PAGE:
by David Land
@Cambashi_david
LinkedIn

This chart takes a look at acquisition data based on the research that feeds into the Cambashi Product Observatory.

It shows the merger & acquisition (M&A) activity of some of the main providers in our coverage over the past 5 years.

Acquisitions by provider for the engineering software market

Data is based on publicly reported information and estimates based on available pre-acquisition data. For 2015 (dashed circles) complete information is not yet available for some companies and is likely to be underestimated.

These 6 companies have shown a continuing use of acquisition in business growth. The total deal value over the period shown is in excess of $8Bn. However, the distribution in the chart clearly shows differences of approach between these companies.

The Breakdown

Autodesk have gone down the route of acquiring smaller companies (they have the lowest average deal size within this peer group) primarily for technology and knowledge asset acquisition.

This supports an approach of completing the overall offer and the move to cloud. For example, Graitec’s Advance Steel and Advance Concrete product lines, Datastay into PLM 360, Lagoa cloud visualization platform and Bitsquid (now Stringray) cementing their position in the games industry.

On top of all this, larger acquisitions like Delcam have also helped to expand their user base reach in manufacturing.

In contrast Dassault Systemes have acquired fewer companies and have the largest average deal size of this group.

This is a clear sign of the strategic goal of doubling their addressable market by expanding into new sectors, requiring some sizable acquisitions such as Gemcom (now GEOVIA) and Accelrys (now BIOVIA).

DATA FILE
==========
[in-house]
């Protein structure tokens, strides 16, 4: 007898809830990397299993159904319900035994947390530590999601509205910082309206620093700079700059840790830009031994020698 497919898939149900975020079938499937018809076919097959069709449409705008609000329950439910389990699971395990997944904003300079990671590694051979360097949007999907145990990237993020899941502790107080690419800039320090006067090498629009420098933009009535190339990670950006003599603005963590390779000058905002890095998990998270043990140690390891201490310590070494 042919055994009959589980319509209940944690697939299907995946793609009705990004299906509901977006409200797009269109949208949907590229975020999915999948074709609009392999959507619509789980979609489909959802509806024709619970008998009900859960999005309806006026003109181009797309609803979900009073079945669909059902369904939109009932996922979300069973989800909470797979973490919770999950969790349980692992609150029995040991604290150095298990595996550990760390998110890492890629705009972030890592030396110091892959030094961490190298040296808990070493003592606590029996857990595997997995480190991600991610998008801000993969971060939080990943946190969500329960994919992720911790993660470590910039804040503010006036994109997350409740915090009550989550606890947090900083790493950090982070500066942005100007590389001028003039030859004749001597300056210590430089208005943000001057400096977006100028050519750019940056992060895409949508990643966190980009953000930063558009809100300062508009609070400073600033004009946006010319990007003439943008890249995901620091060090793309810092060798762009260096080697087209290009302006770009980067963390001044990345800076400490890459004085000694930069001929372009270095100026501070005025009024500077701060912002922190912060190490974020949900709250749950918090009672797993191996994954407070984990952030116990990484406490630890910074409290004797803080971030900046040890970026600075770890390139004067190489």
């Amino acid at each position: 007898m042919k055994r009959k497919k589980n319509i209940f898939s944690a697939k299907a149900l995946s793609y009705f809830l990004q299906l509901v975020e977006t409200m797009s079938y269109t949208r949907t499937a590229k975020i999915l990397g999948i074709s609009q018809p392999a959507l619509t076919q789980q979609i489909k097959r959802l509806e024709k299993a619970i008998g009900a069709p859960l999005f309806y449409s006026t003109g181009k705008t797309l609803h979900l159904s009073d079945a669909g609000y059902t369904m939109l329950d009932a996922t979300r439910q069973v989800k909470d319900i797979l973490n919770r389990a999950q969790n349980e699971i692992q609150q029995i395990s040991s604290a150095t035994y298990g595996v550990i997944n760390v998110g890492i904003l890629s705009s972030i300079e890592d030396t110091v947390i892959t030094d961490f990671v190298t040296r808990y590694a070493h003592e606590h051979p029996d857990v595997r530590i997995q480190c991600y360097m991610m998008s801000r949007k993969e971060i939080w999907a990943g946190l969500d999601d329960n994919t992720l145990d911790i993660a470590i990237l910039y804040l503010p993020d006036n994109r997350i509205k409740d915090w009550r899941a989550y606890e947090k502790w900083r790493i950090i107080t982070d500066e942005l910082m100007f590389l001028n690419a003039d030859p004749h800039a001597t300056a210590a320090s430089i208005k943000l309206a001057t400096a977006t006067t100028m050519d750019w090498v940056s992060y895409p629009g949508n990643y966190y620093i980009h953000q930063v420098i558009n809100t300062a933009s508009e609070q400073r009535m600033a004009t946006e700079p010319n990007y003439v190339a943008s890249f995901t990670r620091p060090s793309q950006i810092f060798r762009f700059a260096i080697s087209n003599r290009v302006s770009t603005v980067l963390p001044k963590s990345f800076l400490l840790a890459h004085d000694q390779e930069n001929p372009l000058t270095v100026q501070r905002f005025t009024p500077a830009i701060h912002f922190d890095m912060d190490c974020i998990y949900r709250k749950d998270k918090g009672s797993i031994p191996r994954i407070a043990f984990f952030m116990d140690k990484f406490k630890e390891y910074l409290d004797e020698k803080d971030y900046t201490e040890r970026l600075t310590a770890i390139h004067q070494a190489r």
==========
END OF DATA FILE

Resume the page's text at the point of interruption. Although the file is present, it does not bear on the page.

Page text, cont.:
Their portfolio in their established markets is strong and largely driven by internal technology developments so limiting the need to make smaller technology and skills based acquisitions.

Nemetschek completed many acquisitions before the period shown acquiring brands such as Graphisoft, Maxon, Vectorworks and SCIA as part of a longer term strategy for developing wider BIM offerings and the recent Solibri and Bluebeam deals have continued this direction.

The acquisition of Bluebeam has also had a significant impact in the group’s revenues in the US and continues to indicate the need to grow further beyond their base in EMEA in particular Germany.

The Trimble data might be slightly misleading as they have been acquiring many companies across their portfolio, not all of which are software companies. However, the list of those companies is still impressive:

  • Meridian Systems
  • Accubid
  • Tekla
  • PlanCAL
  • AceCad Software
  • SketchUP
  • WinEst
  • Vico Software
  • CSC
  • Manhattan
  • Gehry Technologies
  • Vianova

These buys further their Engineering & Construction Business segment and their Design-Build-Operate (DBO) platform.

PTC’s focused acquisition strategy related to Internet of Things (IoT)(Axeda, Atego, Thingworx) puts it second only to Dassault in terms of average deal size in this period.

This is both a technology grab and an early market share play within the IoT sector.

However, PTC are not alone in this and other PLM providers have seen the future opportunities in IoT, something reflected by:

  • Dassault acquiring Geensoft (2010)
  • Ansys acquiring Esterel (2012)
  • Autodesk acquiring SeeControl (2015)

We have selected some of the most active providers in this analysis, but there are several other significant players in this market who have made acquisitions in this period.

Siemens PLM, for example, continue to make significant progress in their portfolio through both small and large deals such as Vistagy and Camstar and more recently with Polarion Software.

Although our coverage of 2015 is not yet complete the view here would tend to indicate a reduction in both size and volume of deals across this group.

UPDATE: On 26/01/16 Siemens announced their intention to buy US-based simulation software provider CD-adapco for around $970 million.

The company will be integrated into Siemens’ Digital Factory Division, alongside its existing industrial software and factory automation portfolio.

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